Ash Wednesday, February 17
Yet even now, says the Lord, return to me with all your hearts, with fasting, with weeping, and with sorrow; tear your hearts and not your clothing. Return to the Lord your God, for he is merciful and compassionate, very patient, full of faithful love, and ready to forgive. (Joel 2:12-13)
The journey through Lent requires putting the self aside. God made us all, and God made us good. And yet, we are completely dependent upon God’s mercy as we go about our lives.
I used to work in a theological school. Often, when students shared about their lives and what brought them to ministry, their stories took my breath away. With torn hearts, their response to the brokenness of the world was to study and prepare for a life of ministry and leadership. They felt calls that were deeply personal, while also coming directly from God. They knew God was the one who changed their hearts.
We are not saved by our own strength, our own works, or our own ambitions. Our salvation comes from God in Jesus Christ. And the wondrous thing is that God continually welcomes us back, even as we turn away and focus on what we can do for ourselves rather than what God does for us. When we start to become aware of God working in our lives, we see how we have been shown mercy over and over again.
Prayer: God, in this Lenten season, open my eyes to how you have shown mercy to me.
Thursday, February 18
Create a clean heart for me, God; put a new, faithful spirit deep inside me! Please don’t throw me out of your presence; please don’t take your holy spirit away from me. Return the joy of your salvation to me and sustain me with a willing spirit. (Psalm 51:10-12)
Some people have the ability to recalibrate their perspective and their emotions through willpower. I, however, do not—I find that when my mind is running to and fro, I must look outside of myself for peace. I am not able to create peace for myself; I must turn to God through prayer and worship, hearing God’s voice in the voice of others.
Today’s scripture is a request for mercy—the psalmist is asking for mercy and restoration from God, like a fresh start for a new season. Part of asking for mercy is the urgent request for God to draw closer, rather than to create a distance from God.
Mercy is not a one-time experience. We experience mercy continuously because God is consistently faithful to us. It is truly a gift to be able to turn to God and ask for mercy. What does it mean for you when you ask God for a new, faithful spirit? Are you trying to turn away and repent from previous ways of living? Is your mind ruminating on things that are not good for you or helpful for your mental well-being? Do you feel like you are separated from God?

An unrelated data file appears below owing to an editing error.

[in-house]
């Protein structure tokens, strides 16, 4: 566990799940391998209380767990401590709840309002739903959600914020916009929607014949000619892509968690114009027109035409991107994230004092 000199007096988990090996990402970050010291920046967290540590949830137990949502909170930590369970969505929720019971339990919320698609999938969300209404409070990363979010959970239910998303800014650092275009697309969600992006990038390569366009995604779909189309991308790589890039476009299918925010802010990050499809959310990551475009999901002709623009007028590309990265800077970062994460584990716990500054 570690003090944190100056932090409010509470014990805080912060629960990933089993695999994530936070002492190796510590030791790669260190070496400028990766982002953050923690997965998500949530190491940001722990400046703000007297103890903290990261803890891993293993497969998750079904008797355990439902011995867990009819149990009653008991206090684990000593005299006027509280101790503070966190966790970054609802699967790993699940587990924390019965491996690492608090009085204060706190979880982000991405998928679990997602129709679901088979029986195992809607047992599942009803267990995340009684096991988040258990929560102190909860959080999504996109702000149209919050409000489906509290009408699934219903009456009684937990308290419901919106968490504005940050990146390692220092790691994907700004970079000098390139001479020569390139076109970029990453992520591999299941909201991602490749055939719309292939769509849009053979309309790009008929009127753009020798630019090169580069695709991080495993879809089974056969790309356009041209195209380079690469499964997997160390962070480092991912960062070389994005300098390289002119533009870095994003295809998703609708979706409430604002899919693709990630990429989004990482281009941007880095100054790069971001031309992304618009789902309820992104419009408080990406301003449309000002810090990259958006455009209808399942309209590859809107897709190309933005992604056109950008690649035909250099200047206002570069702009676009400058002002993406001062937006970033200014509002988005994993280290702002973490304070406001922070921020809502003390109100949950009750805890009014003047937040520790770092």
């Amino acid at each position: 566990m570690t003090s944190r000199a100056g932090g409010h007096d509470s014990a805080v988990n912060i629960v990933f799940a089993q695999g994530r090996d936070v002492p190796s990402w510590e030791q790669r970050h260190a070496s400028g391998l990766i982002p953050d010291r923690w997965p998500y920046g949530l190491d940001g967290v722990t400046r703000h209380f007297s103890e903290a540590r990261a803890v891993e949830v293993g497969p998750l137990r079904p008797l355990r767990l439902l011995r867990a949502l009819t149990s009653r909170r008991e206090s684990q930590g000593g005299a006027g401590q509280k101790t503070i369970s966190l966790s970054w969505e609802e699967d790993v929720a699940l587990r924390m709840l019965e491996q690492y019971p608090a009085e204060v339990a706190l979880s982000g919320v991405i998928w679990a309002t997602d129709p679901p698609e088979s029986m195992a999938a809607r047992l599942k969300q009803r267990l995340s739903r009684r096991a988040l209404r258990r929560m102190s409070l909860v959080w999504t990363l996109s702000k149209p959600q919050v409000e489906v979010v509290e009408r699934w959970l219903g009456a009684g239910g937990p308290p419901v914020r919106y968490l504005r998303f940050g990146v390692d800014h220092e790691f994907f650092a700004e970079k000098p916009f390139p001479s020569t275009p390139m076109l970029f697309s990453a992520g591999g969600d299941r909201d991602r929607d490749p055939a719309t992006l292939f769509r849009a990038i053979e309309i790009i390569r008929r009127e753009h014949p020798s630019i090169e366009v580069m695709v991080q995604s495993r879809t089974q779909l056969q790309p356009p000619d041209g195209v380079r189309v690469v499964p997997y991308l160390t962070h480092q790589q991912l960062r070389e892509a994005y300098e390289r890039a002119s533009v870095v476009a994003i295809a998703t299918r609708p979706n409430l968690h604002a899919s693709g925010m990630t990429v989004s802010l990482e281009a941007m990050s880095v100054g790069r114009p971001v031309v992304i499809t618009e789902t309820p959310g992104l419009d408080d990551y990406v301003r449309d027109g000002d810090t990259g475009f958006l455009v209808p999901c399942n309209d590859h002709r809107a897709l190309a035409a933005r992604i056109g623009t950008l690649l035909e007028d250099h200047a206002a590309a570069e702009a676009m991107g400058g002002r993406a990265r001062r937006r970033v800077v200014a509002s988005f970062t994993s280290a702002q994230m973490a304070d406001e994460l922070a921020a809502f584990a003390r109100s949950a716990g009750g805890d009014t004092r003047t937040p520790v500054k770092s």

Prayer: Lord, give me a clean heart again.
Friday, February 19
God is negotiating with you through us. We beg you as Christ’s representatives, “Be reconciled to God!” God caused the one who didn’t know sin to be sin for our sake so that through him we could become the righteousness of God. (2 Corinthians 5:20-21)
It is a heady thought that God is proud of us as God’s creation. I know that my mind and heart are self-centered. Even when I do something intended to be of service to another, I am often thinking about my role in the act and how I will look to others by being so selfless. Talk about having an inward focus when doing outwardly good!
Mercy is what God gives us every single day, even when we are ruled by our own desires. God knew and knows now that we are bound by our own egos when it comes to saving ourselves. This becomes glaringly obvious as we age or if we get sick—we realize that our own mortality is much closer than we pretend it to be, and nothing we can say or do can erase that truth. But even more than that, our own mortality gets wrapped up in our attempts to “be holy” on our own—without God’s intercession.
How do God’s actions in your life bring you closer to righteousness? How does your mortality change how you think of God’s righteousness? Perhaps accepting God’s mercy could change how you view yourself.
Prayer: May your mercy fall upon me, O God, and may I become covered in your righteousness.
Saturday, February 20
“And when you fast, don’t put on a sad face like the hypocrites. They distort their faces so people will know they are fasting. I assure you that they have their reward. When you fast, brush your hair and wash your face. Then you won’t look like you are fasting to people, but only to your Father who is present in that secret place. Your Father who sees in secret will reward you.” (Matthew 6:16-18)
Our mortality is ever apparent when we restrict parts of our life in order to become more virtuous or perceived as in control or religious. I am struck by how we connect physical appearance, and especially thinness, with morality and self-control. Obsessing over fitness, diet, and health—turning them into performances—can open the door to disordered thinking, eating, and practices.
Sometimes Lent becomes a way for us to say that we are focusing on our faith, but instead we are simply looking for a lever or rationale to “perform” health and wellness. When this happens, I suspect that there is a part of us that is hoping that if we “just do the right things,” then we can escape some part of our own mortality. God shows us mercy when we fall into thinking that we can save ourselves. Even though we may forget that God is the One who saves us, God still offers us mercy.
Prayer: Help me to remember that you hold my salvation, O God.